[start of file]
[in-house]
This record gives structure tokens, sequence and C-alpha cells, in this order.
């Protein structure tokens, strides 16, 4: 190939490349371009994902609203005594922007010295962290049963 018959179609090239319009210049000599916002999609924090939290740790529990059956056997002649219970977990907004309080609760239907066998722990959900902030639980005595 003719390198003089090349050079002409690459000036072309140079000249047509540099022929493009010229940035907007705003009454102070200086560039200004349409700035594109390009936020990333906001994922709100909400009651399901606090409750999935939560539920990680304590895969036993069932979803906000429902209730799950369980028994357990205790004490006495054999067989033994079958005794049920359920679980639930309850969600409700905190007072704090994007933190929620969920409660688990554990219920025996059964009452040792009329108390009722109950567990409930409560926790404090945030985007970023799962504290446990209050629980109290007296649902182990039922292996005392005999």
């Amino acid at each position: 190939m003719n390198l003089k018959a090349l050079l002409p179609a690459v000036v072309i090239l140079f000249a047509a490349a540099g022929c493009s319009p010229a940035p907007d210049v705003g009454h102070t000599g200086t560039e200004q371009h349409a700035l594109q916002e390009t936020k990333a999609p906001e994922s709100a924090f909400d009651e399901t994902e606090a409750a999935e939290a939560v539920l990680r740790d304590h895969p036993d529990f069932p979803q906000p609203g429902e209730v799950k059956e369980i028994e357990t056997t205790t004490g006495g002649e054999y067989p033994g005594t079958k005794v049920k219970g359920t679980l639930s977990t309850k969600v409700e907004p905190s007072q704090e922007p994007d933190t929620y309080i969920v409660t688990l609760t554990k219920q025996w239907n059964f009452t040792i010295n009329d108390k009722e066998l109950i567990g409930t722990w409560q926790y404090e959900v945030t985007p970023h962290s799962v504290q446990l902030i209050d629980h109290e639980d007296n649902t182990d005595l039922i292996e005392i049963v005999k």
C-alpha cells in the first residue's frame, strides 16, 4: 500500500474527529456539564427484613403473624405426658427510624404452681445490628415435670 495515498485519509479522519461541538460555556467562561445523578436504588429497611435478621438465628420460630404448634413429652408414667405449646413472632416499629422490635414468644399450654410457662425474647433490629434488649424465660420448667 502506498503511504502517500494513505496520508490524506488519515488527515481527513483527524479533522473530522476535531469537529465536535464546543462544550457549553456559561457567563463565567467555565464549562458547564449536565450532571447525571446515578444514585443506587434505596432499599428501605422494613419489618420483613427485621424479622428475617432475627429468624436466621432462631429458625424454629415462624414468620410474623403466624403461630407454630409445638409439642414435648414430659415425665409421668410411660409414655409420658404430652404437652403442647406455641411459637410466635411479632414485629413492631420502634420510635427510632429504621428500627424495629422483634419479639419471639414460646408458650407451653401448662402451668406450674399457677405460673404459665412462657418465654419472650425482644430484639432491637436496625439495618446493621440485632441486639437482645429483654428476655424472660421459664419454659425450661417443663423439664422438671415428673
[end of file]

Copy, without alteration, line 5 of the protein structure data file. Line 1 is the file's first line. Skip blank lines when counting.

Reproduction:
C-alpha cells in the first residue's frame, strides 16, 4: 500500500474527529456539564427484613403473624405426658427510624404452681445490628415435670 495515498485519509479522519461541538460555556467562561445523578436504588429497611435478621438465628420460630404448634413429652408414667405449646413472632416499629422490635414468644399450654410457662425474647433490629434488649424465660420448667 502506498503511504502517500494513505496520508490524506488519515488527515481527513483527524479533522473530522476535531469537529465536535464546543462544550457549553456559561457567563463565567467555565464549562458547564449536565450532571447525571446515578444514585443506587434505596432499599428501605422494613419489618420483613427485621424479622428475617432475627429468624436466621432462631429458625424454629415462624414468620410474623403466624403461630407454630409445638409439642414435648414430659415425665409421668410411660409414655409420658404430652404437652403442647406455641411459637410466635411479632414485629413492631420502634420510635427510632429504621428500627424495629422483634419479639419471639414460646408458650407451653401448662402451668406450674399457677405460673404459665412462657418465654419472650425482644430484639432491637436496625439495618446493621440485632441486639437482645429483654428476655424472660421459664419454659425450661417443663423439664422438671415428673